Spell is the standard English language spell checker for Unix.
Appearing in Version 7 Unix, spell was originally written by Stephen C. Johnson of Bell Labs in 1975. Douglas McIlroy later improved its accuracy, performance, and memory use, and described his work and spell in general in his 1982 paper "Development of a Spelling list".
Spell has a simple command-line interface: It goes over all the words in a given text file, and prints a sorted list of unique misspelled words in that file. It does not provide any interface for looking for those words in the file, or helping to correct the mistakes. In 1983, a different spell-checker, ispell (the interactive spell-checker), was ported to Unix. ispell had a user interface for showing the spelling mistakes in context and suggesting how to correct them. Since then, the original Spell tool has been mostly considered obsolete.
Another reason Spell is considered obsolete is that it only supports the English language. Modern spell-checkers for Unix and Linux systems, such as aspell, MySpell and hunspell, support a multitude of different languages and character sets. The Single Unix Specification has officially declared Spell a "legacy application", stating that this was done "because there is no known technology that can be used to make it recognise general language for user-specified input without providing a complete dictionary along with the input file." Nevertheless, the Single Unix Specification does not standardize any other spell-checking utility to take Spell's place.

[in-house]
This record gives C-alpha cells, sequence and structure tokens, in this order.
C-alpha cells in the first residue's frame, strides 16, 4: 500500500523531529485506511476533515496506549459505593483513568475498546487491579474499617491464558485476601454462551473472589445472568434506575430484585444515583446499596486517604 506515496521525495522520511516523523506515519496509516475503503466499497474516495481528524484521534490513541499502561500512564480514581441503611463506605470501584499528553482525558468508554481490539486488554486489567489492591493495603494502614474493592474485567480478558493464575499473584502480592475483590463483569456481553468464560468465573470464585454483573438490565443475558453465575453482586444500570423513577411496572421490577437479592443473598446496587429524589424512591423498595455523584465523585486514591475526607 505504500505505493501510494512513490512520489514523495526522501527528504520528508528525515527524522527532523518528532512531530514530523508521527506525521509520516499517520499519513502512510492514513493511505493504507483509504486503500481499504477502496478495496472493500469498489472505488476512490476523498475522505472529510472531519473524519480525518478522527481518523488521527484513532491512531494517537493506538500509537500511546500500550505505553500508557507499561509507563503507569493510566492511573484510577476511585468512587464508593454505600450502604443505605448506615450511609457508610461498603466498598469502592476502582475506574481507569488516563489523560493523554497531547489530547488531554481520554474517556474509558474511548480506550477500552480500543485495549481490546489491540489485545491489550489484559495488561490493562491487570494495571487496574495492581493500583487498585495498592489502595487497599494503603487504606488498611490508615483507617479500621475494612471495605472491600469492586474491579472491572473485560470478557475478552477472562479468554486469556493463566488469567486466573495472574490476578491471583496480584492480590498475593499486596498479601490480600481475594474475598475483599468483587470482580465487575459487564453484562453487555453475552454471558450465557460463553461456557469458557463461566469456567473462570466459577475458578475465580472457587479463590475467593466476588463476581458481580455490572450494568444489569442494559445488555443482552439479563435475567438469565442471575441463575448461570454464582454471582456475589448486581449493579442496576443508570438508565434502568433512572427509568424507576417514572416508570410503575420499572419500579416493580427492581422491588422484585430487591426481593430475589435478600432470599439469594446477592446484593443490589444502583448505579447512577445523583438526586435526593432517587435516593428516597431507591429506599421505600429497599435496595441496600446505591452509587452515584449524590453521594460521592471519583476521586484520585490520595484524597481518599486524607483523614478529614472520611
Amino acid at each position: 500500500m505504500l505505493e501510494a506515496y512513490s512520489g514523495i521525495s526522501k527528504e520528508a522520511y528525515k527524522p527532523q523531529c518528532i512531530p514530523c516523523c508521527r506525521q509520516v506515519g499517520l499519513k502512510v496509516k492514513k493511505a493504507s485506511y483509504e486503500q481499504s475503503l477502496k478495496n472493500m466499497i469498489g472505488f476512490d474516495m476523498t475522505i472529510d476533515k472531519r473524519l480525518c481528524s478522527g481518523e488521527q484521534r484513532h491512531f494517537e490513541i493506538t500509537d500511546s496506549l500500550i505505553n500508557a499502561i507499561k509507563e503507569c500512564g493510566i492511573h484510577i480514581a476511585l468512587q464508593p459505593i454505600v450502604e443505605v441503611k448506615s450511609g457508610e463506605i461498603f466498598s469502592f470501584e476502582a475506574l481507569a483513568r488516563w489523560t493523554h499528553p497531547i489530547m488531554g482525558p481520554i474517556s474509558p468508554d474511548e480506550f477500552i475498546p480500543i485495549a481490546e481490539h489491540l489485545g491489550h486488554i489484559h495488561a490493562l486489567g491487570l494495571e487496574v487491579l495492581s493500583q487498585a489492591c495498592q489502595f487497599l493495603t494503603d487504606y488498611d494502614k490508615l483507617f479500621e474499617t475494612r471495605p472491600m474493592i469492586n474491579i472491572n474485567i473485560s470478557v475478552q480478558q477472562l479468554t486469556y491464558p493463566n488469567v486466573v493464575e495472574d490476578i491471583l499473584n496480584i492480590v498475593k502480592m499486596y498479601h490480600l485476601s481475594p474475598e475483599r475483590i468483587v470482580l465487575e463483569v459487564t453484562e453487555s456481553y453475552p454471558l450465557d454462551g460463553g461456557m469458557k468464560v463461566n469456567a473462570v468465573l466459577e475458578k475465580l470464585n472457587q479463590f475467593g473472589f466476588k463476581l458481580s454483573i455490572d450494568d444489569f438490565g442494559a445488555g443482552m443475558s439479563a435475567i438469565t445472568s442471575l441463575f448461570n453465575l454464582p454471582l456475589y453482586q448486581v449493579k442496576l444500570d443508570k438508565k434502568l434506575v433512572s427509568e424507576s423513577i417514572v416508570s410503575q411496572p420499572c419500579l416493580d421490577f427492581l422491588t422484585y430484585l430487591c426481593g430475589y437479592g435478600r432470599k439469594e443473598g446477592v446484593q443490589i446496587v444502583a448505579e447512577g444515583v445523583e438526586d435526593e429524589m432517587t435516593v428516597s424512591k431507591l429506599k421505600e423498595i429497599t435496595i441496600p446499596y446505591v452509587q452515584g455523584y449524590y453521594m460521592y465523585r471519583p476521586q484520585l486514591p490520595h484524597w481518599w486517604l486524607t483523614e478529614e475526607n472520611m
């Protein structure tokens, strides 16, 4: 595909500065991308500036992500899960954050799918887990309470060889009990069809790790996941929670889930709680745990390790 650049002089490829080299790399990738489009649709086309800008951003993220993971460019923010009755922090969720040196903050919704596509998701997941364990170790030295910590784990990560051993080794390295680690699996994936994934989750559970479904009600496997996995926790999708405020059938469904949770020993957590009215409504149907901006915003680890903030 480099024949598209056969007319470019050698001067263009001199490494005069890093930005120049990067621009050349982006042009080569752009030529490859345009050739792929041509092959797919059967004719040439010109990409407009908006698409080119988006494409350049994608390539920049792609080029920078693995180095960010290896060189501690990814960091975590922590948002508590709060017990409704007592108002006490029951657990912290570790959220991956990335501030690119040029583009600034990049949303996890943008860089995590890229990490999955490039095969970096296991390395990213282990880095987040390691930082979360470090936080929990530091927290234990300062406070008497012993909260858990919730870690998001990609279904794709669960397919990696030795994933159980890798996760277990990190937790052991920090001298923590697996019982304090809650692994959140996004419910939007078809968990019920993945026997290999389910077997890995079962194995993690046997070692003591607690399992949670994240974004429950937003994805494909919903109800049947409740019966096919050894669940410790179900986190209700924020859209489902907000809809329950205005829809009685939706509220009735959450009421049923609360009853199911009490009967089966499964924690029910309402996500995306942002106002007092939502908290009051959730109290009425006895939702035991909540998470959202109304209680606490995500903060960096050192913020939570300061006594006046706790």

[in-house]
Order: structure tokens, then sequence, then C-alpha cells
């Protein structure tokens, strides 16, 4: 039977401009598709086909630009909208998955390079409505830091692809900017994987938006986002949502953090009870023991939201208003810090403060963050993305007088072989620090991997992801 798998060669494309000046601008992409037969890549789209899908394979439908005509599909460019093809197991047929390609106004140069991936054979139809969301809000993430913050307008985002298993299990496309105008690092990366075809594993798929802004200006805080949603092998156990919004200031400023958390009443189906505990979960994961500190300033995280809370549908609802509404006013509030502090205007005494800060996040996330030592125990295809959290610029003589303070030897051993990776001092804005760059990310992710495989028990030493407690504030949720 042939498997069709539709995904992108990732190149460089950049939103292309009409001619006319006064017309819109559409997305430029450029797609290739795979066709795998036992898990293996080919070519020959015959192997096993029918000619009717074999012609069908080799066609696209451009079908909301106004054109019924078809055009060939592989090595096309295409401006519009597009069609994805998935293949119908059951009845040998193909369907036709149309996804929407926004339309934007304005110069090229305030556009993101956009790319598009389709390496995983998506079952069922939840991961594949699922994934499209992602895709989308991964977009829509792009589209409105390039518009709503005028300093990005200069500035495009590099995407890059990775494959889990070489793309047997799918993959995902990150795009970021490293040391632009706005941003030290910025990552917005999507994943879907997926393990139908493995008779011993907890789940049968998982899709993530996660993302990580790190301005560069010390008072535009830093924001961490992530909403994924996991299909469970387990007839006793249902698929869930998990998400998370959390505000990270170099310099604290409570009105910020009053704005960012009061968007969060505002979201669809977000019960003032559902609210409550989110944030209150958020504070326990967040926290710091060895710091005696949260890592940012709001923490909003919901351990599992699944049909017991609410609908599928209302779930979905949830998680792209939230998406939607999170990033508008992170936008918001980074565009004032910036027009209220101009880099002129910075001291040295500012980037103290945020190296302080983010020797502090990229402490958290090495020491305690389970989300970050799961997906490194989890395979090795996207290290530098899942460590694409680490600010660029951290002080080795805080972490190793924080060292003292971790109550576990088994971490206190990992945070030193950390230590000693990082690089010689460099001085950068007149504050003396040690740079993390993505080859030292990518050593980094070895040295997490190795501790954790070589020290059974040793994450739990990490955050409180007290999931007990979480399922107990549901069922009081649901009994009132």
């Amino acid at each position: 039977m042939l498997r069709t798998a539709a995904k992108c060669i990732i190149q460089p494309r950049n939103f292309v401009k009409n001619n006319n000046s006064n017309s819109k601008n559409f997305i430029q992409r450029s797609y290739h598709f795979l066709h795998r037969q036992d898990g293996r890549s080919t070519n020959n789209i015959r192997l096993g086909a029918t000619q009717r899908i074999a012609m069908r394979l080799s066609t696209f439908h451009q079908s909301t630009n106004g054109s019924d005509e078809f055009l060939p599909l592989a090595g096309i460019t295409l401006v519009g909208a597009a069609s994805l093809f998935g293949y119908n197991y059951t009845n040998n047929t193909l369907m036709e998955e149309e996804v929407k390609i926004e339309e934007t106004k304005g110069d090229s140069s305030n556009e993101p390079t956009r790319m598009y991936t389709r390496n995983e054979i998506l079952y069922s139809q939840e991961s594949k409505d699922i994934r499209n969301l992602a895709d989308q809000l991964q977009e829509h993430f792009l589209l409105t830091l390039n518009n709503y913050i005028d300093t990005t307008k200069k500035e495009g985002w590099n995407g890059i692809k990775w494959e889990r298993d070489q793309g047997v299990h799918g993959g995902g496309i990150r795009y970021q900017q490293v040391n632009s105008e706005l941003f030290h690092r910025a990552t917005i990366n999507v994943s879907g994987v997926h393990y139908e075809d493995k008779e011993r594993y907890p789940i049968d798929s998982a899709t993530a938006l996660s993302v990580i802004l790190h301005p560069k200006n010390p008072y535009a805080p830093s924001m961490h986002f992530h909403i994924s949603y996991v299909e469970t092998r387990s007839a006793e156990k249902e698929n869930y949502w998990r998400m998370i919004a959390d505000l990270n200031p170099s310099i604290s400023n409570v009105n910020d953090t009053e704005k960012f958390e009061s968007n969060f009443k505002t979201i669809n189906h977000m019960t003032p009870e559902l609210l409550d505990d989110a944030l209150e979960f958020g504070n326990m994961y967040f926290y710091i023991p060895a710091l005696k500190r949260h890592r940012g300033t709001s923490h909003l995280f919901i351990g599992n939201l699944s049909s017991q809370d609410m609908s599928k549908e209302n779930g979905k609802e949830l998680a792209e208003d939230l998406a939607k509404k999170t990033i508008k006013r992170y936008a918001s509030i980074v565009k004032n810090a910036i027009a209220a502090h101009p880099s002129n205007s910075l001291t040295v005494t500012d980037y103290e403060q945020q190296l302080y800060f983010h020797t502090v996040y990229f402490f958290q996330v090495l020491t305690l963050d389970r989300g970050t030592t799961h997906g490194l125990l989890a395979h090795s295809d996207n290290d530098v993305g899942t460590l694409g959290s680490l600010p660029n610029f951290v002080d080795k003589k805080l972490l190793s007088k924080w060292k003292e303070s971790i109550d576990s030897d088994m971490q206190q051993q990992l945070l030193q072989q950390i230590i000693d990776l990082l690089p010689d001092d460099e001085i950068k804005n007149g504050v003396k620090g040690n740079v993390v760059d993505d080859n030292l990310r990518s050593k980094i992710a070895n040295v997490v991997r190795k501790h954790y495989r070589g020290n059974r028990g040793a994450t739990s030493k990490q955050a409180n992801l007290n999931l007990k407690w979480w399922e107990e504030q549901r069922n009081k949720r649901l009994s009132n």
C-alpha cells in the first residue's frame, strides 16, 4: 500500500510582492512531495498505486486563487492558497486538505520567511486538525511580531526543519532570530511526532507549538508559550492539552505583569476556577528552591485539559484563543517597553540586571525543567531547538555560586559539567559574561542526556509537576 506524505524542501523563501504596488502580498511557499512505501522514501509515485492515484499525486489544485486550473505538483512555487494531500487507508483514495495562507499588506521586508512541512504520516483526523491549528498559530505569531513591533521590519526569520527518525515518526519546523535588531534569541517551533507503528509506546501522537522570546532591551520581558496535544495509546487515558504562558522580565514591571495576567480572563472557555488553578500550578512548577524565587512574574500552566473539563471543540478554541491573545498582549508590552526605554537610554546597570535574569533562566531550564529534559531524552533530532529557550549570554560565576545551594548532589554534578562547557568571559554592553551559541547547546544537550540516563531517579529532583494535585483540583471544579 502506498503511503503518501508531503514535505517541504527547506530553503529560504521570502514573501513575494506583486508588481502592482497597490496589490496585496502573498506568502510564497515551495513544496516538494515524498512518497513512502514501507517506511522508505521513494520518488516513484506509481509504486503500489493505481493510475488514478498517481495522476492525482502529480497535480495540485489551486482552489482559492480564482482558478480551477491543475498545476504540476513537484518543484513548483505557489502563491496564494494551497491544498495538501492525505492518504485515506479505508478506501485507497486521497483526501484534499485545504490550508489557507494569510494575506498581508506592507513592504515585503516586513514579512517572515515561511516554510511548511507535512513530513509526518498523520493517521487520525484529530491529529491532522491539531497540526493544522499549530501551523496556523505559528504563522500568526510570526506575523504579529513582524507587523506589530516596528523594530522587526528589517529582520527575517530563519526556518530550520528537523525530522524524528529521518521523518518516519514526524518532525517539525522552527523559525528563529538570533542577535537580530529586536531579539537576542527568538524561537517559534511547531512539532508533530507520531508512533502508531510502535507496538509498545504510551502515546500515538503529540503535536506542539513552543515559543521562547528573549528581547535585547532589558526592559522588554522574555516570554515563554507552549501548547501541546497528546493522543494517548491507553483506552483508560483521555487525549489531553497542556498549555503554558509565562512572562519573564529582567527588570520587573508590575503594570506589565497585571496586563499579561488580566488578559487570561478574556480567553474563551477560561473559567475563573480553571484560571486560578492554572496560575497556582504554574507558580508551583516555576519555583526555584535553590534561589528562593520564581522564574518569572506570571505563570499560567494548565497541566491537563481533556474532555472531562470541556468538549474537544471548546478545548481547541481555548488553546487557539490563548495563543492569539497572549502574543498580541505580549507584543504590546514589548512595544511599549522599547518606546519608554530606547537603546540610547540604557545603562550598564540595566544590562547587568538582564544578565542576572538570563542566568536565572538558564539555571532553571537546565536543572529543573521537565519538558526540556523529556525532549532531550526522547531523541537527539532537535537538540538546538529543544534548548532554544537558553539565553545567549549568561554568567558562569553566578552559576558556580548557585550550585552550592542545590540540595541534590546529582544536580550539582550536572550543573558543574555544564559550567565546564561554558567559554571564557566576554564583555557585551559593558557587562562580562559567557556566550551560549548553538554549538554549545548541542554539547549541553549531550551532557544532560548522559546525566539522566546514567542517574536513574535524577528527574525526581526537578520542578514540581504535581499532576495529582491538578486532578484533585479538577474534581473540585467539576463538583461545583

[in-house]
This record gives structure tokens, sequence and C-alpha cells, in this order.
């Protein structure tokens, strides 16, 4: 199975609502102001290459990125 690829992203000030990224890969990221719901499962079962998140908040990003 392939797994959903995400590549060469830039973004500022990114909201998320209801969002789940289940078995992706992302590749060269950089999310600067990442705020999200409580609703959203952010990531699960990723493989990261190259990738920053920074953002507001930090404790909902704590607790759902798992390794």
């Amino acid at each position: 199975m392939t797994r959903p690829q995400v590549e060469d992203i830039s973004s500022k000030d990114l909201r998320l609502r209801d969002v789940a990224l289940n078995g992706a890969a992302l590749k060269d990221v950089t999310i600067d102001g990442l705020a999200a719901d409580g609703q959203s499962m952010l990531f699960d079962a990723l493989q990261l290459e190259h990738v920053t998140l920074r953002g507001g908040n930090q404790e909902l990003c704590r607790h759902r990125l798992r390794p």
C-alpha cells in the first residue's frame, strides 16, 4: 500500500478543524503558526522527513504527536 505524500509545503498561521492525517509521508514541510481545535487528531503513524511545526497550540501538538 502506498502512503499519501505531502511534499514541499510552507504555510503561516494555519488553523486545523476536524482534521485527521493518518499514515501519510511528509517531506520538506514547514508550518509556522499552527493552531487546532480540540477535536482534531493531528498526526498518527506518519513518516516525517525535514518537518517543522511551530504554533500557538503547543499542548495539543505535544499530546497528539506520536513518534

Because of Spell's problems and the superiority of its alternatives, a free software version of McIlroy's spell has never been written. Instead, in 1996 Thomas Morgan of GNU wrote a simple wrapper to ispell (which was already popular at the time) to replicate spell's original behaviour. Many Linux distributions include this GNU spell, or an even simpler shell script; For example, the "spell" command in Fedora Linux simply runs aspell, as:cat "[email protected]" | aspell -l --mode=none | sort -u
Usage examples of "spell".
If Ambry starts acting peculiarly I can try to get him to snap out of the spell or, if that fails, call a doctor.
Those inside would not be fighting an amplified wizard so much as a program, one drawn up by the same machine that Coydt van Haas had first used and developed to create the intricate spells for Spirit, Suzl, and many others, and which New Eden had used for its conversion programs in Nantzee and Mareh.
With Ceis plugged into the little battery amplifier, she sat on the back seat, weaving a spell of unseeing about the three vehicles.